1. Chiang Kai-shek Memorial Hall: A Serene Commemoration

Found at the very heart of Taipei, this massive monument stands iconically on Liberty Square. Flanked by the National Concert Hall and Theater, the memorial stands out majestically as visitors enter the square through Memorial Gate. Bright white walls and 89 steps beckon up towards the kind-faced statue of Chiang Kai-shek, the former President of the Republic of China. The Mounting of the Guards ceremony is a sight to behold, while the museum and library offer historical context.

2. National Palace Museum: Chinese History through Art

One of the world's most expansive collections of Chinese art is housed in the National Palace Museum. Chronicling over 10,000 years of history, the artifacts are quite literally regal, having been collected by past emperors for the most part. From epic paintings to traditional calligraphy, to delicately sculpted gems, the galleries will have visitors gaping. Don't miss the Jadeite Cabbage, or a stroll through the Chih Shan Garden and Indigenous Culture Park outside.

3. Taipei 101: Modern Icon

Until 2009 this mega-skyscraper was the tallest in the world, its 101 floors reaching 1666 feet. It can be seen throughout the city, glimmering with a greenish glow, a design inspired by traditional bamboo-work. Take the fastest elevator on earth up to the 89th floor in just 37 seconds, where panoramic views of the metropolis await. Back at the base, the city's greatest shopping mall will keep you entertained for hours, along with a great collection of restaurants and clubs.

4. Lungshan Temple: Brought Back through the Ages

Taipei's most famous temple is in the Wanhua District, catering to practitioners of Buddhism, Taoism, and age-old Taiwanese beliefs alike. It has survived a saga of destructions, from earthquakes to wartime bombings. Alongside Buddhist motifs, visitors will find a whole family of ancient Chinese Gods inside - a conglomeration of traditions that contrasts the rapidly developing neighborhood. Don't miss the modern shopping thrills of the Ximending district to the north either.

5. Beitou Public Hotspring: Steaming Pools of Jade

Just outside the city, the Beitou Thermal Valley is a geothermal heaven of hot springs. This volcanic crater has drawn locals and tourists for centuries through the healing power of the waters, and spas of every kind have now sprung up left and right. The soothing experience surrounds itself in atmospheric steam and miraculous beauty, and the Beitou Hot Spring Museum offers explanations to the natural phenomena. On the way back to Taipei, stop by the Shilin Night Market for good eats and souvenirs.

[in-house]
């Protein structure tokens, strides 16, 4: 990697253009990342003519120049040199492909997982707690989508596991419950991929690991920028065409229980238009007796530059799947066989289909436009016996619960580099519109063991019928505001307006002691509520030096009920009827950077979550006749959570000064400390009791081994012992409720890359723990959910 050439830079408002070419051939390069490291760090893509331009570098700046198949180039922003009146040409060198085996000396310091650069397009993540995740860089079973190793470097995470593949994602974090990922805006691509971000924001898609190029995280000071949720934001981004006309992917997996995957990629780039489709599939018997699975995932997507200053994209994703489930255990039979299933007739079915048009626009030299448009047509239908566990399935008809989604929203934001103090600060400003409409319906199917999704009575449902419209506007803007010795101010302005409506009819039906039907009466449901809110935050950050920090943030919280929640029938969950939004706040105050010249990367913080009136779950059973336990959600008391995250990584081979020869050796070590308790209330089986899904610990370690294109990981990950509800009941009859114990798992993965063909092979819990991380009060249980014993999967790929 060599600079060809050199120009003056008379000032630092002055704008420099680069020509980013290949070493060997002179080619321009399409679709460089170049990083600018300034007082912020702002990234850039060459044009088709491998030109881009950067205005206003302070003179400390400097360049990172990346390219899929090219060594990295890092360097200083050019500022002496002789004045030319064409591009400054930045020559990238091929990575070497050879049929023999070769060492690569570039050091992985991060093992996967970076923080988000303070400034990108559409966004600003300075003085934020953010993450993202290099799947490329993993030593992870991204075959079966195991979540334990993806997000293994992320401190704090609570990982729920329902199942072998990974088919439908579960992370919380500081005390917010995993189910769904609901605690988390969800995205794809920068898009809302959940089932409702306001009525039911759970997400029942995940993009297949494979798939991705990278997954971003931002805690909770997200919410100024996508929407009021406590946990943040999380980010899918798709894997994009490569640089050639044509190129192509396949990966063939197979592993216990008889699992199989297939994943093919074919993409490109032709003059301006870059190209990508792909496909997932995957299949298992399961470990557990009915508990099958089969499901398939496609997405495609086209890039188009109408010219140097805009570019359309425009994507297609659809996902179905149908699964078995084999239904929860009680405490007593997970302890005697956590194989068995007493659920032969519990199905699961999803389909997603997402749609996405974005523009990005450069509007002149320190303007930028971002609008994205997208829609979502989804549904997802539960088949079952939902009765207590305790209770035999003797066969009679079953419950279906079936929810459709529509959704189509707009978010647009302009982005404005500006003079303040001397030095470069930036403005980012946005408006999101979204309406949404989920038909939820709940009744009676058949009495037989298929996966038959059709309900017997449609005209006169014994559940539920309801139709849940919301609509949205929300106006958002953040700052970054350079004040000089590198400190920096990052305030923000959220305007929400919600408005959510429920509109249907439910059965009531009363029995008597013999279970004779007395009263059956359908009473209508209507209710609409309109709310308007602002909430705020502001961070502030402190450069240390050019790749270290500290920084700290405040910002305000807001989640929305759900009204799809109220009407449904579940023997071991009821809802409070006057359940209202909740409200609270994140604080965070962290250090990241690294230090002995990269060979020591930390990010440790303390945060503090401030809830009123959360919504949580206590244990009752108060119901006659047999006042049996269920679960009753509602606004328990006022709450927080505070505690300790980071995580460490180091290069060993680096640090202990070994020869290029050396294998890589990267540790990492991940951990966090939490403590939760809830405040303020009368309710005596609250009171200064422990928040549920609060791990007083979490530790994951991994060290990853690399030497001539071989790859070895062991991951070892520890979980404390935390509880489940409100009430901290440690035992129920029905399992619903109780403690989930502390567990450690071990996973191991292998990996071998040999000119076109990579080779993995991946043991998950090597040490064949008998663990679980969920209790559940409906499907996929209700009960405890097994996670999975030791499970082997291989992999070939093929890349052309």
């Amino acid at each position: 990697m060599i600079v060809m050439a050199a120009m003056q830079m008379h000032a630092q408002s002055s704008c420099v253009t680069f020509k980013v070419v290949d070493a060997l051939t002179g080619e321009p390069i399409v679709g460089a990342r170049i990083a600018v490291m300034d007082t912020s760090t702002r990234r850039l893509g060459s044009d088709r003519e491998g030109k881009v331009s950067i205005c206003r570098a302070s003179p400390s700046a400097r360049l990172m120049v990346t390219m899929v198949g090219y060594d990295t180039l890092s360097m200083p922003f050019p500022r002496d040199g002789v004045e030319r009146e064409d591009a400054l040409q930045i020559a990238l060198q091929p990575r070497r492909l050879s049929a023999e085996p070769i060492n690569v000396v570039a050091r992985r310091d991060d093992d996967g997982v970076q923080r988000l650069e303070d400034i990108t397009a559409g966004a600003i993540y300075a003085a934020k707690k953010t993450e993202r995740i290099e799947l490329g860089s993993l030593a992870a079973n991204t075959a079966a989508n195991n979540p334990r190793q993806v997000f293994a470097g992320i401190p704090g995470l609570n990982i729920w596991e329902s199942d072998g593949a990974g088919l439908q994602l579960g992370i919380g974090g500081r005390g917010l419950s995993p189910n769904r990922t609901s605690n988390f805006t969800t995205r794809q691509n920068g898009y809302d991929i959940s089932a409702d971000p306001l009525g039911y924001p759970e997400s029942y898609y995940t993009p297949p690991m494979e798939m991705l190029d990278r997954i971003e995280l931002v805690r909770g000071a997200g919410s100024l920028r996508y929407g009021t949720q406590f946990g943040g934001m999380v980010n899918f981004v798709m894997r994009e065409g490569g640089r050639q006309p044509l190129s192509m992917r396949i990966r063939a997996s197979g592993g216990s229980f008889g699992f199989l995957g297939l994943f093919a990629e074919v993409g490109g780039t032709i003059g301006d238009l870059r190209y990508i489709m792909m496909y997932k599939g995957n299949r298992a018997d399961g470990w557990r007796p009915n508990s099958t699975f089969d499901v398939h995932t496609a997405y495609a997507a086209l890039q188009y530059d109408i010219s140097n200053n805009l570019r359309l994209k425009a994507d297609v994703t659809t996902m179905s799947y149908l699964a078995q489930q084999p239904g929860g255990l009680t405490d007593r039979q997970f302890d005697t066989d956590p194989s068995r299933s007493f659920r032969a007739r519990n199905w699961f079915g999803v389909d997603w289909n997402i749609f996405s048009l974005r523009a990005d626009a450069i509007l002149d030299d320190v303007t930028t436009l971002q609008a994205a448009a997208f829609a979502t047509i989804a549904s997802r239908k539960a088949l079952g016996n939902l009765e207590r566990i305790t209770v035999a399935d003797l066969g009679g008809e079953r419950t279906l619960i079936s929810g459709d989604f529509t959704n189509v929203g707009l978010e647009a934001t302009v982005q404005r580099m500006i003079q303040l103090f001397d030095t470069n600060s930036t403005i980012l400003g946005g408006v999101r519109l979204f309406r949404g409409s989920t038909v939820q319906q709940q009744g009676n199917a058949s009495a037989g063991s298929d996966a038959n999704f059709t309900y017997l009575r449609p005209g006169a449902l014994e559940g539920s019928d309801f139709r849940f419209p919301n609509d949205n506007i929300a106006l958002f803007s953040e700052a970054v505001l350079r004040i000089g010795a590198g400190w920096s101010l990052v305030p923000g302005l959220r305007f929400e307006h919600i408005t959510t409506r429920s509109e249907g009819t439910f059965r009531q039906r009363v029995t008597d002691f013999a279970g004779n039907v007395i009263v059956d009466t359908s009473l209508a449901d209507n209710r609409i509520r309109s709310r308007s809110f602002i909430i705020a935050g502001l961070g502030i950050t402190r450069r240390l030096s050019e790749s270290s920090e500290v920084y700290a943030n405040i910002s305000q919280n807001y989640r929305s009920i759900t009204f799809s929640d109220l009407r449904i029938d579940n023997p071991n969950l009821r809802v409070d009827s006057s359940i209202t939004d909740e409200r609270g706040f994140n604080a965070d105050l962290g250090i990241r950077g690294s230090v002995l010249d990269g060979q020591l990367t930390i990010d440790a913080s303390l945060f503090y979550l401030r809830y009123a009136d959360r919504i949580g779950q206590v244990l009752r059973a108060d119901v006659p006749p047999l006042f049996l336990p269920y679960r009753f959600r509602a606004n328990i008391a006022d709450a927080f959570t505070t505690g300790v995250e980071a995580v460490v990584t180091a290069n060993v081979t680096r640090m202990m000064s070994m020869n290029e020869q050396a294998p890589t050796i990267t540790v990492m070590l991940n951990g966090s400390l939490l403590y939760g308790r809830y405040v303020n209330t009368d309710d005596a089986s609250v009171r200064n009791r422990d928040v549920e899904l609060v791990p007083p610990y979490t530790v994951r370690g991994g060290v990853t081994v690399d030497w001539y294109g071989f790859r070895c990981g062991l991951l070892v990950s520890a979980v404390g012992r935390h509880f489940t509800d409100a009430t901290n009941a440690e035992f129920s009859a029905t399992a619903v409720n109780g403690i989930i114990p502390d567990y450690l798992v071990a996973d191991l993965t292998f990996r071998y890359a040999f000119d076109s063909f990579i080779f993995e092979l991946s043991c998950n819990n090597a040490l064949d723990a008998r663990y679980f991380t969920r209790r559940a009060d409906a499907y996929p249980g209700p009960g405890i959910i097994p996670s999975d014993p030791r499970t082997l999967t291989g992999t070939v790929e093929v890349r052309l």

Where to Eat in Taipei City

Even the humblest-looking establishment in Taipei will be serving superlative food - this is a city where you virtually can't go wrong when it comes to cuisine. Chamonix Teppanyaki, with multiple locations throughout the city, is on the fine dining side, with a menu of modern fusion that mixes traditional Teppanyaki and French cuisine. Prix fixe menus range from NT$1,000 to NT$2,900. For a more scenic experience, you can stroll on the boardwalk along the Danshui River and enjoy a delicious array of food choices from street vendors like "stinky tofu" - fried tofu strips like French fries - red bean cake or dorayaki, and "coffin bread," a specialty that is something like a chicken pot pie, with menu options starting at a mere NT$45.

When to visit Taipei City

Taipei City in August
Estimated hotel price
€83
1 night at 3-star hotel
Taipei City in August
Estimated hotel price
€83
1 night at 3-star hotel

The weather in Taipei usually varies between warm and wet weather. Summer is hot, and it's also typhoon season, making late October through January, when there is also less rain, a popular choice for visitors. There are many festivals around the "Ghost Month" in July and Chinese New Year in late January, although many businesses also close at that time.

Data provided by weatherbase
Temperatures
Temperatures
Average
Celcius (°C)
Data provided by weatherbase

How to Get to Taipei City

Plane

There are two airports in Taipei. Taoyuan International Airport (TPE) is the main airport for international flights, located about 30 miles from the city center. There is a frequent bus service available, but the quickest way to town is a shuttle bus to the high-speed train. The bus is NT$30 and the train is NT$160. The train is scheduled to extend directly to TPE in late 2016 or early 2017. Taipei Songshan Airport (TSA), just under four miles from the city center, is used primarily for domestic flights along with some international carriers. You can get to the city by subway from Taipei Metro Neihu Line's Songshan Airport Station. Tickets are NT$30 for the 20-minute trip. There are also several city bus lines that make the trip. A taxi from TPE to the city typically runs about NT$1,000-$1,200. From TSA to Taipei a taxi is about NT$220 and takes about 10 minutes.

Train

Taipei Railway Station or Taipei Main Station is a major hub that connects with the public transit system. It also connects with the Taipei Railway Administration for regular trains and Taiwan High Speed Rail that in turn connect Taipei to the rest of Taiwan.